Next week, I’m joining five other social media experts representing “The Duck of Justice”, “BangOR not BangER”, Darling’s Marketing, The Thing of the Moment on a panel at the Bangor Region Chamber of Commerce Business Expo. To prepare for the event, we asked them to share how they get the most out of social media.
For keeping social media from being a total time suck:
1. You don’t have to use all the things.
There are many different types of social media these days so it’s hard not to feel guilty about not being everywhere or stressed trying to use them all.
My best advice is, whatever you do, do it with purpose, consistency and with an eye towards a goal. The more organized you are in your approach, the more effective it will be. Better to have one or two mediums that get used with purpose than being scattered and inconsistent on many. — Cary Weston, Sutherland Weston Marketing Communications
2. Fake it.
I use a tool called Buffer, which lets you schedule posts at intervals your followers are most likely to be online. You can do all your post writing at once, but they will be spread out over time, looking like you were on social media all day. — Pattie Reaves, User Experience and Audience Manager, BDN Maine
3. Use a plugin to focus your time.
As a user, I had a Chrome plugin for a while called “StayFocusd.” It limits the amount of time you can spend at any given website – either by so-many-hours per day, or by enabling access in a set time frame (ie, lunch hour). — Adam Osborne, Sutherland Weston Marketing Communications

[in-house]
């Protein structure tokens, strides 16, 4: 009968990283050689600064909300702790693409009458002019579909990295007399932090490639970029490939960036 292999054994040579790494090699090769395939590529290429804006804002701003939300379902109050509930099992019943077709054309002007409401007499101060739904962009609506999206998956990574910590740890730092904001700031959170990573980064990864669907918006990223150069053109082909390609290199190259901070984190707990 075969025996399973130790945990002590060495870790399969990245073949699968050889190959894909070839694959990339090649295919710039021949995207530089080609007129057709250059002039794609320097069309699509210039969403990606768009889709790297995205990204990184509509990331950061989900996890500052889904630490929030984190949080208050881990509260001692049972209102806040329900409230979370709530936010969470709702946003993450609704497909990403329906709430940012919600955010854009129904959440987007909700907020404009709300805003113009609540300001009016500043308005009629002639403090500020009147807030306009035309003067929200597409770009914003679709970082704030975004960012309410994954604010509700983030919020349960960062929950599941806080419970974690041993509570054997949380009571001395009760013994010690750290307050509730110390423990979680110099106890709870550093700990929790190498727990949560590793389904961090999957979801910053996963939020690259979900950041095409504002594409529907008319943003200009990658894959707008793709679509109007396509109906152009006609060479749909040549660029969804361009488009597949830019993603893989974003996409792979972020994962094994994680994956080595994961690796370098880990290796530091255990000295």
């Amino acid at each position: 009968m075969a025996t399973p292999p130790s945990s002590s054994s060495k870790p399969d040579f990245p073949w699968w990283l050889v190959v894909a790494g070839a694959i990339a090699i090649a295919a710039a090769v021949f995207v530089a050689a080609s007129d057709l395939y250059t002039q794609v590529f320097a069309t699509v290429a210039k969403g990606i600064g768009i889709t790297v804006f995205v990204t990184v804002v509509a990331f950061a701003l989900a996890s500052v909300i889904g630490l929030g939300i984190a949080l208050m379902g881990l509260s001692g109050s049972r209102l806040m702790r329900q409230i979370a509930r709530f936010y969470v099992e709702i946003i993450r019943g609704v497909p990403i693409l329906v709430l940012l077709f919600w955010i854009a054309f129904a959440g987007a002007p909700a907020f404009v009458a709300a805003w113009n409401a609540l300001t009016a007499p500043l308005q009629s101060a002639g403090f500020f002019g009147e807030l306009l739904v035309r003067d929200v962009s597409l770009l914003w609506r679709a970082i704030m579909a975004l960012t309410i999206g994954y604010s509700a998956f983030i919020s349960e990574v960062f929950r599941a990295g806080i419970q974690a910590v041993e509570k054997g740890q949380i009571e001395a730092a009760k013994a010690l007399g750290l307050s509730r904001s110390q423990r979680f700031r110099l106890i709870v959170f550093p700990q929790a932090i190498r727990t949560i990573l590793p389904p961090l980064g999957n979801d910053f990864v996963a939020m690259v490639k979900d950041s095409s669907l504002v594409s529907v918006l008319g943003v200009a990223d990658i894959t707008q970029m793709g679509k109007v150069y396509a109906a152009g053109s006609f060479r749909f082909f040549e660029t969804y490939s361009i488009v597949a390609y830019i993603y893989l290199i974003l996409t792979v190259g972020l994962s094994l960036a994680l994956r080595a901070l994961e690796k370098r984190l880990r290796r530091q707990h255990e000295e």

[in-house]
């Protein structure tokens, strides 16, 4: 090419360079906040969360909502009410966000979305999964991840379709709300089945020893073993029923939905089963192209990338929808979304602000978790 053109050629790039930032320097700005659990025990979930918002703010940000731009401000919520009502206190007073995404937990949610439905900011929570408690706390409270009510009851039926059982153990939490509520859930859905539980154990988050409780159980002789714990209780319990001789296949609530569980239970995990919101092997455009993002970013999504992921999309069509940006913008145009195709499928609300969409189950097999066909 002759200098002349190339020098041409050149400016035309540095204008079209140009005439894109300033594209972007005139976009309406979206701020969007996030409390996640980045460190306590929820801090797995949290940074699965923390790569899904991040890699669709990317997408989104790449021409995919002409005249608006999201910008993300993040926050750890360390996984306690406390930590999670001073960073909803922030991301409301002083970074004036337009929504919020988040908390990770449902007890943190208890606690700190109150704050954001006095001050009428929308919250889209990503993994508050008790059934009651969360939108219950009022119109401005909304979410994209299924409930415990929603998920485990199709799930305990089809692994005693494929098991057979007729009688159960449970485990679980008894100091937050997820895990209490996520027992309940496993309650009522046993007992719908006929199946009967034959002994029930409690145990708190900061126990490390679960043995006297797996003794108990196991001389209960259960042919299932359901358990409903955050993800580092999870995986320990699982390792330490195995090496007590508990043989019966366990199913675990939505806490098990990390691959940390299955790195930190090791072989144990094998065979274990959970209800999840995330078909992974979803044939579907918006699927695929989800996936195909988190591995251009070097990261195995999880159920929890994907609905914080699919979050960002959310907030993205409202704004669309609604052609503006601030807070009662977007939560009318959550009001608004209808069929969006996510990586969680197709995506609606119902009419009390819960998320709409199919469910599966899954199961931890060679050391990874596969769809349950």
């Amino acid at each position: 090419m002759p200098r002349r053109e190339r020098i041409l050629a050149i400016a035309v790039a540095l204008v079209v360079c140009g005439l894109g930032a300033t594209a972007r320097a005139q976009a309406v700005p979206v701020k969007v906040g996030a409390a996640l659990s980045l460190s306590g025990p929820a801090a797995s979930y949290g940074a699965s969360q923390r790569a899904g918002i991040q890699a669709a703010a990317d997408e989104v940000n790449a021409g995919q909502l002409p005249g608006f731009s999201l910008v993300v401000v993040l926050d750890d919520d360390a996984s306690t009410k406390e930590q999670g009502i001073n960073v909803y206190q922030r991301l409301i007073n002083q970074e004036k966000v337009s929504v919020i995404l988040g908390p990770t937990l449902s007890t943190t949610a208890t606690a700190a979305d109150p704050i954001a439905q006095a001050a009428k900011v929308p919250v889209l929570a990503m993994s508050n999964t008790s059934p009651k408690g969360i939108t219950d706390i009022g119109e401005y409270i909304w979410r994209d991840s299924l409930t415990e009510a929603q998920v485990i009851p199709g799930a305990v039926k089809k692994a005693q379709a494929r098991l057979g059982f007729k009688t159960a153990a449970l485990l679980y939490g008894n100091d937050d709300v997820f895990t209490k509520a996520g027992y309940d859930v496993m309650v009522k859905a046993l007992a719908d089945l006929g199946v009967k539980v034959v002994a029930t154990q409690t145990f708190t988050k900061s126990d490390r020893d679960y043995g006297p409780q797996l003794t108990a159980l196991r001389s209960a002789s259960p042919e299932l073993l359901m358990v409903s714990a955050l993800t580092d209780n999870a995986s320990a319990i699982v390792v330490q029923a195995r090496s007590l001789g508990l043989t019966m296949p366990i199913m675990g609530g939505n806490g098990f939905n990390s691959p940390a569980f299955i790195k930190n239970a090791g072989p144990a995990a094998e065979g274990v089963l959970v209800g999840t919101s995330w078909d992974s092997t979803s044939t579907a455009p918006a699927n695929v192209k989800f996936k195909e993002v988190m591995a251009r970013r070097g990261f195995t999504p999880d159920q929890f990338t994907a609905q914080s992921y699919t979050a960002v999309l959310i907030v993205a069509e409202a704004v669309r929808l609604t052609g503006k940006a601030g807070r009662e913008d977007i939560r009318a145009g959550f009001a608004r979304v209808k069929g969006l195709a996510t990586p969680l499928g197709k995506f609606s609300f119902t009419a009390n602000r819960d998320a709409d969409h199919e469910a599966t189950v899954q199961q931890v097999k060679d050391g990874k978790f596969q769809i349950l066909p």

4. Avoid all the fun things.
Avoid photos of drinks, your feet in a beach background shot, dogs, cats and kids. — Tim Cotton, Public Information Officer, Bangor Police Department (and creator of the Duck of Justice)
5. Make something.
I don’t think it’s possible to keep it from being a time suck, so make that productive time suck. Add something. Create something, provide feedback, choose a cause to support, learn something new. TV? *THAT* is a REAL time suck. — Jeff Kirlin, The Thing of the Moment
Any type of marketing can end up taking way more time than it needs to if you don’t prioritize. You have to find the right balance that helps you achieve your goals. If social media is a big part of your strategy then it should occupy a lot of your time. — Matt Smith, Marketing, Darling’s Auto
Why using social media to market your business is awesome:
7. It’s where your customers are.
In a world of growing insincerity and commercial fabrication, customers are relying on reviews, comments and recommendations from folks they know and trust to help them make decisions. Social media has broken down the barrier and control that companies once had on public messaging and put the power in the hands of consumers. — Cary Weston
8. It’s fun.
Social media creates interest and traffic in your business. Make it interesting. Introduce your employees to your customers, and make it a fun site to check out. Unusual posts will bring people back. — Tim Cotton
9. You’ll make better products.
Social media is how to get in front of your customers where they are. Even better, it’s a great way to hear from your best customers why they love your product and how it can be better. — Pattie Reaves
10. It’s effective.
Marketing is about telling your story, building a narrative and driving traffic. There is no medium that is as effective as social media at the first two. — Matt Smith
11. It’s a community management tool.
Traditional marketing has always been a one-way street. You spend a buck to stand in the line for the soap box, and hope that the right person hears your message (or that the last guy didn’t scare them away). It can make you feel like you have to keep your dispatch to a bare bones, no-mucking-about sales pitch. No one enjoys being sold to.
However, if you have a story to tell, the opportunity for engagement is far greater on social. Give folks something to talk about, not a photo album of your sales flyers. — Adam Osborne